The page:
Wednesday, December 5, 2018

Avoid Back-Handed Inclusion in Your Book

Inclusion is one of those things that is becoming something of a buzzword in today's author circles. Everyone seems to be falling over each other to add it into their work, and to use it as an additional point in their favor when it comes time to move copies. The idea is pretty sound. If you have a more diverse cast, and you include elements like underrepresented ethnicities, cultures, sexualities, then you are both going to stand out from your competitors, and make your book more appealing to people who want to see that sort of thing.

In addition to, you know, trying to provide visibility for groups, communities, etc. who have traditionally been ignored/underserved in the past. If that sort of thing matters to you.

However, there is a trap that a lot of authors fall into when it comes to attempts to be inclusive. It's something that, after giving it a bit of thought, I'm calling back-handed inclusion.

Yes, Sharon, you have non-white characters. But they all appear to be drug-dealers and spousal abusers.
Think of your inclusion like lemons. The goal is to present them in an appealing, well-thought-out way that enhances your dish's overall flavor while giving it a broader appeal. However, back-handed inclusion is when you take the lemons, carefully cut them, then squirt them into the eyes of your target audience before acting mystified that they aren't impressed with your presentation.

A More Concrete Example

A back-handed compliment is when you say something that sounds nice on the surface, but which is rotten once you get under the skin. The traditional, "That dress doesn't make you look nearly so fat!" being one of the more common, barbed examples.

For something that applies to writing, I'll give you an example that concretely illustrates what I'm talking about.

Several years back I met the very talented Lauren Jankowski (author of several books you can find on her Amazon Author Page, and the muscle behind Asexual Artists). I was on a panel with her, and several of the points she made regarding asexuality and how it's treated in fiction got the wheels in my brain turning. A bit of free advice for all the folks out there; when you first start learning about a community you aren't part of and aren't familiar with, take your time. I guarantee the first idea out of your mouth is going to be stupid.

Mine sure as shit was.

Story time!
For those of you who haven't read The Big Bad II, or my story Little Gods, it follows an adventure starring Richard Blackheart, warlock-for-hire. Richard is a bad man, hands-down. He's violent, vindictive, brutish, and fairly amoral. However, I enjoyed writing stories about him, and I wanted to  add something to his concept in the event I published more stories about him.

My thought was to make him an asexual character.

Now, that thought was not a problem in-and-of-itself. As a part of his makeup, it could be a neutral characteristic. One might even argue that, from a marketing perspective, it makes the character more unique in comparison to similar villainous protagonists where toxic and aggressive sexuality is more the norm. However, the issue was that his sexuality was being used as a way to make him more alien to the audience, and to show him as lacking something fundamental that "normal" people would be able to identify with.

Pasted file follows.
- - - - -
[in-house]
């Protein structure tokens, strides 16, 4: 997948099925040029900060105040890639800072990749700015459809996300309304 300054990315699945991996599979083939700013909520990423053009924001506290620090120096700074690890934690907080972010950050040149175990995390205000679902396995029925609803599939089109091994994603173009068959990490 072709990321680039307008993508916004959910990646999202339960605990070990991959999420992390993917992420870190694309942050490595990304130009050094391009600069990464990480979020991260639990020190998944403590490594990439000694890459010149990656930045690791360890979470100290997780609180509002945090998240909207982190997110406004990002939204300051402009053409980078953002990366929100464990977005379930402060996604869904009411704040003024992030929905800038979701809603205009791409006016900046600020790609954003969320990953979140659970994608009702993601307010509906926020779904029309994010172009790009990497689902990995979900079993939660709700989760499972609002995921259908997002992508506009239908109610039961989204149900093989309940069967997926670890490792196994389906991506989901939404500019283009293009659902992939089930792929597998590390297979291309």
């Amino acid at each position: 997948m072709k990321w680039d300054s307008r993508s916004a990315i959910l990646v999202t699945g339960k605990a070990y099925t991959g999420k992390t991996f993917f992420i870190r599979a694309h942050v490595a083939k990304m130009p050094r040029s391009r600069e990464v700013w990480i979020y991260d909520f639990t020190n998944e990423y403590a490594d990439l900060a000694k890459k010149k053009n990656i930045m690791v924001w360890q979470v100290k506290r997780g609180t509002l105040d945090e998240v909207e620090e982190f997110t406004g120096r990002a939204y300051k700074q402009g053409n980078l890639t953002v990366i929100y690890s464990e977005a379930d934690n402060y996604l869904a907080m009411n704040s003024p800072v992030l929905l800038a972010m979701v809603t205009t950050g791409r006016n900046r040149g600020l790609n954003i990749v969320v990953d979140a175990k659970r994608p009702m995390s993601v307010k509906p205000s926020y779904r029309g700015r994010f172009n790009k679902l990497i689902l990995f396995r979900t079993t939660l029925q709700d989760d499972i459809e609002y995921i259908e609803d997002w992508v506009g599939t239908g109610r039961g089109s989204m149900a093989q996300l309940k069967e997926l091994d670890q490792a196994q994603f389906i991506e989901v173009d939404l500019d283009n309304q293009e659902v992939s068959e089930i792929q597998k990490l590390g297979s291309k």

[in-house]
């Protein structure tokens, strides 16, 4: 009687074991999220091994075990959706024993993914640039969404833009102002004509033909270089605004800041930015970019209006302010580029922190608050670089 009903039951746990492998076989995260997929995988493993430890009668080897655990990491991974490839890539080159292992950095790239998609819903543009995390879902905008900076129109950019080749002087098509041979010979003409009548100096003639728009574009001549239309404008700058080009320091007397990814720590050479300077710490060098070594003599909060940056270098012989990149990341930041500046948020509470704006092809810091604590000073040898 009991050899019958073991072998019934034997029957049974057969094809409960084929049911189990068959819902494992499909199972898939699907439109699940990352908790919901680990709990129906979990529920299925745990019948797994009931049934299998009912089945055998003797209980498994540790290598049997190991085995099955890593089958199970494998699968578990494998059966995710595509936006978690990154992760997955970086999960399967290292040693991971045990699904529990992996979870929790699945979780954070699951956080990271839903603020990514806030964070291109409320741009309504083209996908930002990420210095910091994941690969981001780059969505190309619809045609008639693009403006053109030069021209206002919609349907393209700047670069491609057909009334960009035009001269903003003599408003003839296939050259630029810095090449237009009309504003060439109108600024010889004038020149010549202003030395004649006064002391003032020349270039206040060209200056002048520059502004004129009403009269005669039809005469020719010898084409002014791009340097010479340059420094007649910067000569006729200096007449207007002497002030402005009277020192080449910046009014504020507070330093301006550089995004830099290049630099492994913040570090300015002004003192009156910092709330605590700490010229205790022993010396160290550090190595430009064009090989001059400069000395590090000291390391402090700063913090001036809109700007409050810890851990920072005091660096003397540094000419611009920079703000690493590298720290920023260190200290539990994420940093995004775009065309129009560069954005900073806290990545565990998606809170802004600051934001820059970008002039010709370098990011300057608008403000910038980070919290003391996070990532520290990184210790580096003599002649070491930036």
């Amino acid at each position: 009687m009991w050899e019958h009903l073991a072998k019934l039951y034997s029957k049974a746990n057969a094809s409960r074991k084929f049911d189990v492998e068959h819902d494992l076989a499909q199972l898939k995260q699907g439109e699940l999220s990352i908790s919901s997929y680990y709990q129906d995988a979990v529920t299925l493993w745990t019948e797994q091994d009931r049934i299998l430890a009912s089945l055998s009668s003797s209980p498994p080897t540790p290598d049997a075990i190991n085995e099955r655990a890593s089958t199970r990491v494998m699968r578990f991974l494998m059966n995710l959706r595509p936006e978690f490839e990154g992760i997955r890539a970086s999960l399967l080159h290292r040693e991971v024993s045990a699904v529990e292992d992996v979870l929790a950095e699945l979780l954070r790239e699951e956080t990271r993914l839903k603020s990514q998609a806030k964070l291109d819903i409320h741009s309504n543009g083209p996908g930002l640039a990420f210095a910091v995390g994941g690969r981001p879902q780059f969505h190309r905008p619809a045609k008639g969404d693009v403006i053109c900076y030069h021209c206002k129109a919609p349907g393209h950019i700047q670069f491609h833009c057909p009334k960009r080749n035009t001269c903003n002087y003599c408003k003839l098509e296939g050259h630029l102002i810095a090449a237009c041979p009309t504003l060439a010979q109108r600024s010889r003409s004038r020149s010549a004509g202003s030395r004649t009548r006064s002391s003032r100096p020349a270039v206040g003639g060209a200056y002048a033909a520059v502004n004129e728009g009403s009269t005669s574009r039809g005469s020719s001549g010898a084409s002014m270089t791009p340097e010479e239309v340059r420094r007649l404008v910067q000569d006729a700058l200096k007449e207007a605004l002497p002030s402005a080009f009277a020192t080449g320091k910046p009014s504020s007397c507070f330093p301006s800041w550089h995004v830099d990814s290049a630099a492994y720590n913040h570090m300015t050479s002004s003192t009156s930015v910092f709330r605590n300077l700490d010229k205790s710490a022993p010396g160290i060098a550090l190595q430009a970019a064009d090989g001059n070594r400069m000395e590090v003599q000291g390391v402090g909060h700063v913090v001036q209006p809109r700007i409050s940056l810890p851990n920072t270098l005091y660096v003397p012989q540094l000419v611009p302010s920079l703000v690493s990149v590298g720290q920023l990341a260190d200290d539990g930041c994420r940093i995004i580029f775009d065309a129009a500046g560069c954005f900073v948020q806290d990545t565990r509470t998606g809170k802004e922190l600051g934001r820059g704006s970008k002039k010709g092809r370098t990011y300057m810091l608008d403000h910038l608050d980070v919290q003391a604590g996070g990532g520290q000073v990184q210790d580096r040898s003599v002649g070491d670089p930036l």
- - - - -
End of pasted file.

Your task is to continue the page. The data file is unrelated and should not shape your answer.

If you've ever sat and listened to someone who identifies as asexual, you'd know this attitude of, "there's something wrong with you/you haven't met the right one yet/all people want to do this," is one of the most common (and insulting) refrains they hear.

That is what back-handed inclusion is. It's when your gay male characters become flamboyant jokes, but you still want credit for being more diverse in your casting. It's when your villain is a scheming, long-nosed, greedy parody of Jewish bankers, and you can't figure out why people are mad at you for trying to be more inclusive. Or it's when you tout your strong female lead, but it seems like the book is really about the guy constantly standing next to her that makes all the important decisions, and saves the day in the end.

It is not that you tried to include these characters. It is that you included them poorly, carelessly, or without putting a lot of thought into them that makes an example back-handed inclusion. Which is, in reality, not really inclusion at all.

Better To Be Embarrassed During Editing Than After Publishing

Don't let the potential of screwing up put you off trying to be more inclusive in your work. We all make mistakes, and that goes double for when we're trying to do something we don't have a lot of practice with, or knowledge about. So while your heart might be in the right place, it's still possible that your execution leaves a lot to be desired.

But if you catch those mistakes during your plotting/planning phase, then you can refine them into genuine inclusion and diversity. And if you catch them during editing, you'll save yourself a lot of frustration once your audience gets a look at what you've made.

Hot tip: Exotic is a word used for spices, foods, and fabric... not people.
Do your research. Reach out to people from the communities you're writing about. Do your best to get everything right, and to keep an eye out for when you're saying, "Wow, you don't look nearly so fat in that dress." Because that slap in the face you're going to get won't hurt any less just because you didn't mean to be insulting.

That's all for this week's Craft of Writing installment. Hopefully it got some wheels turning! For more of my work, check out my Vocal archive, or head over to My Amazon Author Page where you can check out my books... like my sword and sorcery novel Crier's Knife!

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